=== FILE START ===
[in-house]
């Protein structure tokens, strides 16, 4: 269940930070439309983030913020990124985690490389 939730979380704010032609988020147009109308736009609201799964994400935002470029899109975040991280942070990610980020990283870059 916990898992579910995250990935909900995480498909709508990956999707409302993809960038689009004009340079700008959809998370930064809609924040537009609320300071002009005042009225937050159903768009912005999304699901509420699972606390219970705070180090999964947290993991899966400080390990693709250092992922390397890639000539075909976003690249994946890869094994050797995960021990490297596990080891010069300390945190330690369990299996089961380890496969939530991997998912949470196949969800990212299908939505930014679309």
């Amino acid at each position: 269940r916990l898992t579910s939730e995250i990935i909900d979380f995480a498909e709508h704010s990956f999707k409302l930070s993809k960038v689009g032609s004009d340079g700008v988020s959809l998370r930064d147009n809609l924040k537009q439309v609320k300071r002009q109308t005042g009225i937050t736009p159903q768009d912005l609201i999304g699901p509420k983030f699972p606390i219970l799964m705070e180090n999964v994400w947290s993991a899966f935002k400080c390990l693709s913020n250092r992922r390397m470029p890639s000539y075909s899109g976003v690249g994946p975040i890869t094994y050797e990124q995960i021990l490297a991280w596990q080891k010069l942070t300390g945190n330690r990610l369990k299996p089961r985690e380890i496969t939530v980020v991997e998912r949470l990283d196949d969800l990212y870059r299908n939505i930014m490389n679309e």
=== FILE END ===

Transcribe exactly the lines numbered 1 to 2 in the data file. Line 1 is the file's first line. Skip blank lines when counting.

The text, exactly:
[in-house]
């Protein structure tokens, strides 16, 4: 269940930070439309983030913020990124985690490389 939730979380704010032609988020147009109308736009609201799964994400935002470029899109975040991280942070990610980020990283870059 916990898992579910995250990935909900995480498909709508990956999707409302993809960038689009004009340079700008959809998370930064809609924040537009609320300071002009005042009225937050159903768009912005999304699901509420699972606390219970705070180090999964947290993991899966400080390990693709250092992922390397890639000539075909976003690249994946890869094994050797995960021990490297596990080891010069300390945190330690369990299996089961380890496969939530991997998912949470196949969800990212299908939505930014679309």